When Uber founder and CEO Travis Kalanickstepped down in June, he retained his ownership stake in the company and seat on its board of directors.
The 10th and 11th board members are former Xerox CEO Ursula Burns, and former Merrill Lynch head John Thain.
The appointments also present a problem for Uber's new chief executive, Dara Khosrowshahi, who was recruited last month to try to bring order to the privately held company. Kalanick says he controls three of the company's eleven board seats. "It is therefore essential that the full Board be in place for proper deliberation to occur, especially with such experienced board members as Ursula and John". He did not specify the proposals he opposed. "That is precisely why we are working to put in place world-class governance to ensure that we are building a company every employee and shareholder can be proud of", it added.
According to a source familiar with the situation, Benchmark Capital, a large shareholder and board seat holder, proposed a change in the company's voting structure earlier this week that would eliminate the super-voting power of shares held by early investors and executives like Kalanick.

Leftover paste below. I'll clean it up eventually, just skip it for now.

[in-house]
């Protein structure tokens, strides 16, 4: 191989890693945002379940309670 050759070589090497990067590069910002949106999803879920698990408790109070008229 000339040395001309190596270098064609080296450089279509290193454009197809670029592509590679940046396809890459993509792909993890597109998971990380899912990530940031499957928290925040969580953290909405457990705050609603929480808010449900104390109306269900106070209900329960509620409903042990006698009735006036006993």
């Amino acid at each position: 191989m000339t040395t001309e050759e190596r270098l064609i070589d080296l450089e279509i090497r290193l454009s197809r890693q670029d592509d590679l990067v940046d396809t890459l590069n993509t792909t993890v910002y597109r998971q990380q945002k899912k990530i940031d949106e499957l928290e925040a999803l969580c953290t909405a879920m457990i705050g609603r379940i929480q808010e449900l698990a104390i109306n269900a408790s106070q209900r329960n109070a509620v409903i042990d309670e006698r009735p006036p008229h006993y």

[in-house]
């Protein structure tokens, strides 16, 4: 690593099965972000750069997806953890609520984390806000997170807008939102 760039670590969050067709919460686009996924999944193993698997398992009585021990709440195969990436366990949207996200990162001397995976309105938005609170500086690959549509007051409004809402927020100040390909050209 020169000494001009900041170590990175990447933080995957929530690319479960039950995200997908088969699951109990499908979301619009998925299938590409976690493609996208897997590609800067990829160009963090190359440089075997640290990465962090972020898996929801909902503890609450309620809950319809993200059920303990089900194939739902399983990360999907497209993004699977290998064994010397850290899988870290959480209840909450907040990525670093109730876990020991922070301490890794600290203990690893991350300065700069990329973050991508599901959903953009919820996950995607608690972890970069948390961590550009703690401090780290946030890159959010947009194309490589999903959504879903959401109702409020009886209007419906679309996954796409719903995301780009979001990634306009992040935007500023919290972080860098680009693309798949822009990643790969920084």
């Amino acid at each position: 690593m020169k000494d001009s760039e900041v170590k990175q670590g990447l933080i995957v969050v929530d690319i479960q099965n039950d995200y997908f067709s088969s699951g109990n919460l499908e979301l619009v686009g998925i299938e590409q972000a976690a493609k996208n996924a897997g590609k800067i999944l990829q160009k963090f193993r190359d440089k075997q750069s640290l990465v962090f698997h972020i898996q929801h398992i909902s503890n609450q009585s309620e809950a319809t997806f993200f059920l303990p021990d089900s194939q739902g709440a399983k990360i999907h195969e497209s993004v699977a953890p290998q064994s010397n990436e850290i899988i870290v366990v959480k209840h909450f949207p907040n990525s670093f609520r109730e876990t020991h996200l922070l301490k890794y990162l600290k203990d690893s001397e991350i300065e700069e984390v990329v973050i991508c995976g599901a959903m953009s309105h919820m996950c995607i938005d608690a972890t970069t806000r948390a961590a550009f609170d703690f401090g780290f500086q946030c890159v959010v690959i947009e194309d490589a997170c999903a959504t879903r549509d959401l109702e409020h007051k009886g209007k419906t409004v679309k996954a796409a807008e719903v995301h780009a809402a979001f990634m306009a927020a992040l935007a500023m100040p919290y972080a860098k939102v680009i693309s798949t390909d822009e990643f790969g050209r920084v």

Kalanick's power to unilaterally name these two board members comes from a now-disputed decision from past year, in which the board granted him the power to make three appointments as part of a $3.5 billion investment from a Saudi Arabia wealth fund.
Kalanick remains supportive of Khosrowshahi, the person said.
A DE judge later that month stayed the Benchmark lawsuit and sent it to arbitration, pushing the dispute out of public view and delivering Kalanick a victory.
Kalanick's action on Friday could be subject to a new legal challenge. Benchmark or other Uber investors could attempt to block the appointments by asking the DE judge to issue a so-called "status-quo order".
Kalanick as the chief executive last month.
Benchmark did not immediately respond to a request for comment.